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Michigan health officials confirmed the state’s first human cases of West Nile in 2017, noting that the virus “appears to be widespread statewide.”

Two Montcalm County residents and one each from Oakland and Macomb counties tested positive fo the virus after symptoms emerged Aug. 6-11, the Michigan Department of Health and Human Services said Thursday.

All four have been hospitalized with neurologic disease, according to the department.

In addition to the four human cases, five Michigan blood donors have had the virus detected in their blood. So far, 148 birds have tested positive for West Nile in 44 of Michigan’s 83 counties.

Meanwhile, 86 West Nile-positive mosquito pools have been detected in seven counties, and the Michigan Department of Agriculture and Rural Development has reported that eight horses tested positive for the virus in Clinton, Jackson, Livingston, Missaukee, Mecosta, Midland, Ottawa and Wexford counties.

West Nile activity “appears to be widespread statewide” this year, officials said.

“This is an important reminder to stay vigilant and protect against mosquito bites throughout the summer and into the fall,” said Dr. Eden Wells, chief medical executive at the Health and Human Services Department, in a statement. “All residents should take steps to prevent bites, such as use repellent and take extra care during peak mosquito-biting hours between dusk and dawn.”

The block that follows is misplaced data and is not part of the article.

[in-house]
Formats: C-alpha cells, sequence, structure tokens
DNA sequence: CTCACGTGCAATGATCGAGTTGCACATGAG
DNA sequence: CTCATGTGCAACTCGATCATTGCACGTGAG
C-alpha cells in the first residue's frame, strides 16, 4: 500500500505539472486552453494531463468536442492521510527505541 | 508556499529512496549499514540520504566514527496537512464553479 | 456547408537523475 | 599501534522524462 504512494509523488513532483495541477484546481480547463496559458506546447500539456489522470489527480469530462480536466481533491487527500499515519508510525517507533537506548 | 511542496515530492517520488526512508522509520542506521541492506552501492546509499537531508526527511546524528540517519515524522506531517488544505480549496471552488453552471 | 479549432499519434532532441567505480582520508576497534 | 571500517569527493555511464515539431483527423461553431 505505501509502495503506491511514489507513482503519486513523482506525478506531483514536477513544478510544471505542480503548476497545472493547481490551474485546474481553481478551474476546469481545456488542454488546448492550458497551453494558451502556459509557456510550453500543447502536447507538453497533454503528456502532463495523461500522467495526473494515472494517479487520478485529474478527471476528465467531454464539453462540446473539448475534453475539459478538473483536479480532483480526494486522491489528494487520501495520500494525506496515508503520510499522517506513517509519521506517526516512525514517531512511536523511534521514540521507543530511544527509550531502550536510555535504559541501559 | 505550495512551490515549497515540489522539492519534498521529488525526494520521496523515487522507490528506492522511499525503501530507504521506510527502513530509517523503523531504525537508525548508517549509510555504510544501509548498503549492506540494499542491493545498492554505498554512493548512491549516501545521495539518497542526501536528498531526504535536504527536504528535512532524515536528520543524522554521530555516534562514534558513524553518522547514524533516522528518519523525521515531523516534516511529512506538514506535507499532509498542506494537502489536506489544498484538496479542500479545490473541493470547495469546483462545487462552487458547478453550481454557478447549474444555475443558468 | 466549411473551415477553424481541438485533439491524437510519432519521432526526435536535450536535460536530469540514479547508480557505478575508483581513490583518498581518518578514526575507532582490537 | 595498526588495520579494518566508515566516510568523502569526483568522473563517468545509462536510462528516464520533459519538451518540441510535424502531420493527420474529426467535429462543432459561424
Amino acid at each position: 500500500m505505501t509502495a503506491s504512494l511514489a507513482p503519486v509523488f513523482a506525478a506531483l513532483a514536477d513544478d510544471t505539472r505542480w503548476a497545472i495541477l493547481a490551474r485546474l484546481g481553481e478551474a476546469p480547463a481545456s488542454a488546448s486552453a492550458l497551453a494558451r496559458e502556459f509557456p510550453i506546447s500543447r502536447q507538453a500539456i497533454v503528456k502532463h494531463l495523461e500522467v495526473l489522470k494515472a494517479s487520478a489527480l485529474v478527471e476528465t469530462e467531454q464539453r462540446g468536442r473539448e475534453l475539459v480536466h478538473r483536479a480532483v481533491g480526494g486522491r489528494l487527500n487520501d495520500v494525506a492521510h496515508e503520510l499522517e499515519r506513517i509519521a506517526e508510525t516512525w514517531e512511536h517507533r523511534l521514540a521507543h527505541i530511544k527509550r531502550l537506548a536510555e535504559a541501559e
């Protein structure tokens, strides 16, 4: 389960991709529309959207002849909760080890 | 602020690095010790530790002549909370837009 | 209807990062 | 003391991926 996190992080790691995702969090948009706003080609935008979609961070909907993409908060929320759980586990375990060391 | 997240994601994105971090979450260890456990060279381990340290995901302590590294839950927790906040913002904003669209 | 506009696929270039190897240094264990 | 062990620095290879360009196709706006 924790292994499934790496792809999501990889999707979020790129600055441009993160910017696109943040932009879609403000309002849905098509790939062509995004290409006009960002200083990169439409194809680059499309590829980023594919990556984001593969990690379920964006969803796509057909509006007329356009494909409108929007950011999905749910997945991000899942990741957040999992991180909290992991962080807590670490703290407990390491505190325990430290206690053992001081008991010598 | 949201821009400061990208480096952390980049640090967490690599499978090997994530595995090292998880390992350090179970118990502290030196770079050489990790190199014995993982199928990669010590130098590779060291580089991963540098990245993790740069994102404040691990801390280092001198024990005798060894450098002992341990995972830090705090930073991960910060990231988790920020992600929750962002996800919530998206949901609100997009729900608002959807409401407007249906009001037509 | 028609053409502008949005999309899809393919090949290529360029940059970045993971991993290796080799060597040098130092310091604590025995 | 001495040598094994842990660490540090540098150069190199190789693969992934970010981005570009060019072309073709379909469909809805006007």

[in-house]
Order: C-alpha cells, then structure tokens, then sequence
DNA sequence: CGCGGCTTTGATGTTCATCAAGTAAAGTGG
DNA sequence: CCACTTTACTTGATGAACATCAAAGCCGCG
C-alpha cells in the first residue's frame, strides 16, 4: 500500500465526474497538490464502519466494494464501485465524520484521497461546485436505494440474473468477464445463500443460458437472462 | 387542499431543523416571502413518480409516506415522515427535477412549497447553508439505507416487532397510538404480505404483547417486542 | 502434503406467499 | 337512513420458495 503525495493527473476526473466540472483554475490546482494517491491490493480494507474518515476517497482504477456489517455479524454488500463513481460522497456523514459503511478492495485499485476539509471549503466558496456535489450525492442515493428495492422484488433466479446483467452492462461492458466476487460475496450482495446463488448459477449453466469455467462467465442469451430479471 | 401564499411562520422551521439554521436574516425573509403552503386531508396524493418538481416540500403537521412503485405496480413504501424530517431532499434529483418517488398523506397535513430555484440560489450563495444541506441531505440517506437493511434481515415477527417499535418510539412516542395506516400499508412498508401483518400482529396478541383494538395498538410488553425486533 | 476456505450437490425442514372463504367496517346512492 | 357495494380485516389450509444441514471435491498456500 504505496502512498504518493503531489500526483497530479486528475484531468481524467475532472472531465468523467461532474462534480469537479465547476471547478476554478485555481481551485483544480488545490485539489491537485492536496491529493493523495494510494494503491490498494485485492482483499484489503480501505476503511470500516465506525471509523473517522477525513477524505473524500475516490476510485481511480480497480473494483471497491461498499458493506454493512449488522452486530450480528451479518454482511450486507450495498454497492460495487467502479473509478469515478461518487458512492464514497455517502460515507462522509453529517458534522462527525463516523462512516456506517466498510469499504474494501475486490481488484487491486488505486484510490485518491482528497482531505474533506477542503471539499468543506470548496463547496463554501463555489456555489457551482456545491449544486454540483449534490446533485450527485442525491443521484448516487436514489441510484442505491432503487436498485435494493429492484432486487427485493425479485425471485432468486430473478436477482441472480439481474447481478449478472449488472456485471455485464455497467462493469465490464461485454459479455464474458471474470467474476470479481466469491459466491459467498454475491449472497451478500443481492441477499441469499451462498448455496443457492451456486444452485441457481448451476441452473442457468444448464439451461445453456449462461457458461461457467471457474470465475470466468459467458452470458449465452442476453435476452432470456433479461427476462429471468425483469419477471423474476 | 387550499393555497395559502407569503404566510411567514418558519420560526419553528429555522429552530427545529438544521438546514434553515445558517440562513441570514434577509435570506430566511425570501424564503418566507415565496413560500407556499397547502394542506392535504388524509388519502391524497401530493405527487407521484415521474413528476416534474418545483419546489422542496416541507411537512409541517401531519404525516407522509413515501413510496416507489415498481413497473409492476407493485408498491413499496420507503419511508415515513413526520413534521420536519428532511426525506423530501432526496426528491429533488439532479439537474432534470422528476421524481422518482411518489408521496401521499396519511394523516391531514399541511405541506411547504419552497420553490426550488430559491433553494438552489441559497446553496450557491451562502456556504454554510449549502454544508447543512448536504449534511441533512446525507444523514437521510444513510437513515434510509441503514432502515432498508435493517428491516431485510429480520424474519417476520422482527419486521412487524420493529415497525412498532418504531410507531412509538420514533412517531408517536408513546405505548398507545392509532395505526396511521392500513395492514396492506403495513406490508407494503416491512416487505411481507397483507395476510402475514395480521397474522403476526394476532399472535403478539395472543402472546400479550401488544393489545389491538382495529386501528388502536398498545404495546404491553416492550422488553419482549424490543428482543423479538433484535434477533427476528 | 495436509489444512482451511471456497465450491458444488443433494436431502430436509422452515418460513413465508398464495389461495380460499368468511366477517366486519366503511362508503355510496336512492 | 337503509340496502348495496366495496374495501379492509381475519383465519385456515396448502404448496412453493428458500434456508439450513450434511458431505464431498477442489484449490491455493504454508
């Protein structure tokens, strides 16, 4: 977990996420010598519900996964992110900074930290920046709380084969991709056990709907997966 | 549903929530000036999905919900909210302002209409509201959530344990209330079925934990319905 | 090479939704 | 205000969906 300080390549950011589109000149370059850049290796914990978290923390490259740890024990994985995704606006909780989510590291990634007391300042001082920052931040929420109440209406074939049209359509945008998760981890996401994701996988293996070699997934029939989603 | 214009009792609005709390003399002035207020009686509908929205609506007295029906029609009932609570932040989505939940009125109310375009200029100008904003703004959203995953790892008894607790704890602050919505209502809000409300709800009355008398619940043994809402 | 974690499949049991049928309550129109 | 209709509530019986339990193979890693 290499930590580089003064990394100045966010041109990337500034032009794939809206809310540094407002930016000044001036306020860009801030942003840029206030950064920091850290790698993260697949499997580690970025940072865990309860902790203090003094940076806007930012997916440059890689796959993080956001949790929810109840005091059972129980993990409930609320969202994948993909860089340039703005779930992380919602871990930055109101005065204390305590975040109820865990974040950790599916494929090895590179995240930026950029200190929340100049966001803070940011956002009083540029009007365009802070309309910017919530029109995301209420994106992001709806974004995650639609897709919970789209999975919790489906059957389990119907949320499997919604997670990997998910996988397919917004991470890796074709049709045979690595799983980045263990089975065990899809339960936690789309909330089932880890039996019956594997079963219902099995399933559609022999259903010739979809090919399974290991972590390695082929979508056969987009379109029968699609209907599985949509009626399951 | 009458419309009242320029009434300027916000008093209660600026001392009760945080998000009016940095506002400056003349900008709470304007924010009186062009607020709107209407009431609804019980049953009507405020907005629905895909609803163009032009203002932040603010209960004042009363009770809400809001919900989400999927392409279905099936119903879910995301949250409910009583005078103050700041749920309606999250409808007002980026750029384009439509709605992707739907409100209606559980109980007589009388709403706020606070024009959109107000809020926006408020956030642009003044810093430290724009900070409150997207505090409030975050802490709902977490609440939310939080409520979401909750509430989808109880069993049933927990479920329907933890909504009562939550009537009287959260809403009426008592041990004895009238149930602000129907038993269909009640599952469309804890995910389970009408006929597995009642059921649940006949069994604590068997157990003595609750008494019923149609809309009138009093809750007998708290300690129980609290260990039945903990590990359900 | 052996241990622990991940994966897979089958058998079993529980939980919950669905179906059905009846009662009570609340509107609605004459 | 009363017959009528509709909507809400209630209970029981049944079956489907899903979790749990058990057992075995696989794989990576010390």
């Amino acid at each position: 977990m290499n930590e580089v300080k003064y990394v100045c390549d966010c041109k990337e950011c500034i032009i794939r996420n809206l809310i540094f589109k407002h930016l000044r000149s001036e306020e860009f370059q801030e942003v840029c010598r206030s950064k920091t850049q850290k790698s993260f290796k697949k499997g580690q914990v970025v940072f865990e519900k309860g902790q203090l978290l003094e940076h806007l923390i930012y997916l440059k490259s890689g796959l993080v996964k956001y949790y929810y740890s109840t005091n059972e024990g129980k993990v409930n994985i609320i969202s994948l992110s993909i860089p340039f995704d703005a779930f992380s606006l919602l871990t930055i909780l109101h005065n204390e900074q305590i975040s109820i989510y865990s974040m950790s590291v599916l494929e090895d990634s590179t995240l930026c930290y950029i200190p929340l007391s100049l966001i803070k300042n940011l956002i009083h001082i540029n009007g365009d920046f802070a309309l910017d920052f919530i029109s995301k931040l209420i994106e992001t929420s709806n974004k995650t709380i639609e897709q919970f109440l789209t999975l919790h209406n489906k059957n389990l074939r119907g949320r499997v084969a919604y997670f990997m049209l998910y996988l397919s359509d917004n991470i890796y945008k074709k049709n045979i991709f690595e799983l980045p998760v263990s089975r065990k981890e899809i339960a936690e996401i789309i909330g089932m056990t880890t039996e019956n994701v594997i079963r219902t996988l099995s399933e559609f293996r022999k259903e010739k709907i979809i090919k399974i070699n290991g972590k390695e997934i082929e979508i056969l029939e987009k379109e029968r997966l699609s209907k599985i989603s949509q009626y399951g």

The state reported 43 serious cases in 2016, when West Nile activity was found in more than 13 counties in Lower Michigan. Three deaths were linked to the mosquito-borne disease.

Most people who become infected do not develop symptoms, but some are sick three to 15 days after exposure, health officials said Thursday. About 1 in 5 report mild illness with fever, and about 1 in 150 become severely ill.

Mild illness can include headache, body aches, joint pain, vomiting, diarrhea or rash. Severe symptoms, which people 50 and older are more susceptible to, can include stiff neck, stupor, disorientation, coma, tremors, muscle weakness, convulsions and paralysis.

To avoid contracting the West Nile virus and other mosquito-borne diseases, residents are advised to:

Keep window and door screening maintained to keep mosquitoes outside.

Empty water from around the home, such as buckets, kiddie pools, old tires or similar sites where the insects lay eggs.

Use nets and/or fans over outdoor eating areas.

Apply insect repellents containing DEET or other EPA-approved products to exposed skin or clothing.

Wear light colored, long-sleeved shirts and long pants when outdoors.

For learn more, go to http://www.michigan.gov/emergingdiseases.

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